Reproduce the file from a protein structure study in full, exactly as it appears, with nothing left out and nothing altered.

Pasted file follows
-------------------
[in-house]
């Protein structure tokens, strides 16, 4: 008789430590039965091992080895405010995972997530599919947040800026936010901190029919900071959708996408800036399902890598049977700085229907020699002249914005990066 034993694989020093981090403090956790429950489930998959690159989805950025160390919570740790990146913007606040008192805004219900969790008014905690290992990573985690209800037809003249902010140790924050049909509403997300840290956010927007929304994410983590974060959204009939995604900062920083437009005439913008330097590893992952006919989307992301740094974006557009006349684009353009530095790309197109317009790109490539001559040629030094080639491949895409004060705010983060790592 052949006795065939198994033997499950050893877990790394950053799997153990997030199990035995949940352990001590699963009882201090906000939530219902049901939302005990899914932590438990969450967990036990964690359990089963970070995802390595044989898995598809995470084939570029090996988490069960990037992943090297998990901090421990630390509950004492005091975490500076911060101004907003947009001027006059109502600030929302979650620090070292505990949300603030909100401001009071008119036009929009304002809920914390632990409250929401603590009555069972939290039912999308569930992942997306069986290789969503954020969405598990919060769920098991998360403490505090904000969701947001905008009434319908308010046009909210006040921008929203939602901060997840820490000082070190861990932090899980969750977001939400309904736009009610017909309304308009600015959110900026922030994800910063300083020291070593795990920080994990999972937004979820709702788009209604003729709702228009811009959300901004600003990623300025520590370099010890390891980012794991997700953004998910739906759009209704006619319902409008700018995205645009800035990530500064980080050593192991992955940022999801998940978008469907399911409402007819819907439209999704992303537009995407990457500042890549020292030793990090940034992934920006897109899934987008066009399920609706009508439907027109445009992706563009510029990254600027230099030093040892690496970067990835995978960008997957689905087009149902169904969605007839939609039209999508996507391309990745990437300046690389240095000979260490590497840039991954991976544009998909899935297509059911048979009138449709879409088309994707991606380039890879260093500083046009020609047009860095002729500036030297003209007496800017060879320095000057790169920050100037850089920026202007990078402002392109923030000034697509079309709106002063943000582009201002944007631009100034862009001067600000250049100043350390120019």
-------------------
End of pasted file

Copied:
[in-house]
């Protein structure tokens, strides 16, 4: 008789430590039965091992080895405010995972997530599919947040800026936010901190029919900071959708996408800036399902890598049977700085229907020699002249914005990066 034993694989020093981090403090956790429950489930998959690159989805950025160390919570740790990146913007606040008192805004219900969790008014905690290992990573985690209800037809003249902010140790924050049909509403997300840290956010927007929304994410983590974060959204009939995604900062920083437009005439913008330097590893992952006919989307992301740094974006557009006349684009353009530095790309197109317009790109490539001559040629030094080639491949895409004060705010983060790592 052949006795065939198994033997499950050893877990790394950053799997153990997030199990035995949940352990001590699963009882201090906000939530219902049901939302005990899914932590438990969450967990036990964690359990089963970070995802390595044989898995598809995470084939570029090996988490069960990037992943090297998990901090421990630390509950004492005091975490500076911060101004907003947009001027006059109502600030929302979650620090070292505990949300603030909100401001009071008119036009929009304002809920914390632990409250929401603590009555069972939290039912999308569930992942997306069986290789969503954020969405598990919060769920098991998360403490505090904000969701947001905008009434319908308010046009909210006040921008929203939602901060997840820490000082070190861990932090899980969750977001939400309904736009009610017909309304308009600015959110900026922030994800910063300083020291070593795990920080994990999972937004979820709702788009209604003729709702228009811009959300901004600003990623300025520590370099010890390891980012794991997700953004998910739906759009209704006619319902409008700018995205645009800035990530500064980080050593192991992955940022999801998940978008469907399911409402007819819907439209999704992303537009995407990457500042890549020292030793990090940034992934920006897109899934987008066009399920609706009508439907027109445009992706563009510029990254600027230099030093040892690496970067990835995978960008997957689905087009149902169904969605007839939609039209999508996507391309990745990437300046690389240095000979260490590497840039991954991976544009998909899935297509059911048979009138449709879409088309994707991606380039890879260093500083046009020609047009860095002729500036030297003209007496800017060879320095000057790169920050100037850089920026202007990078402002392109923030000034697509079309709106002063943000582009201002944007631009100034862009001067600000250049100043350390120019």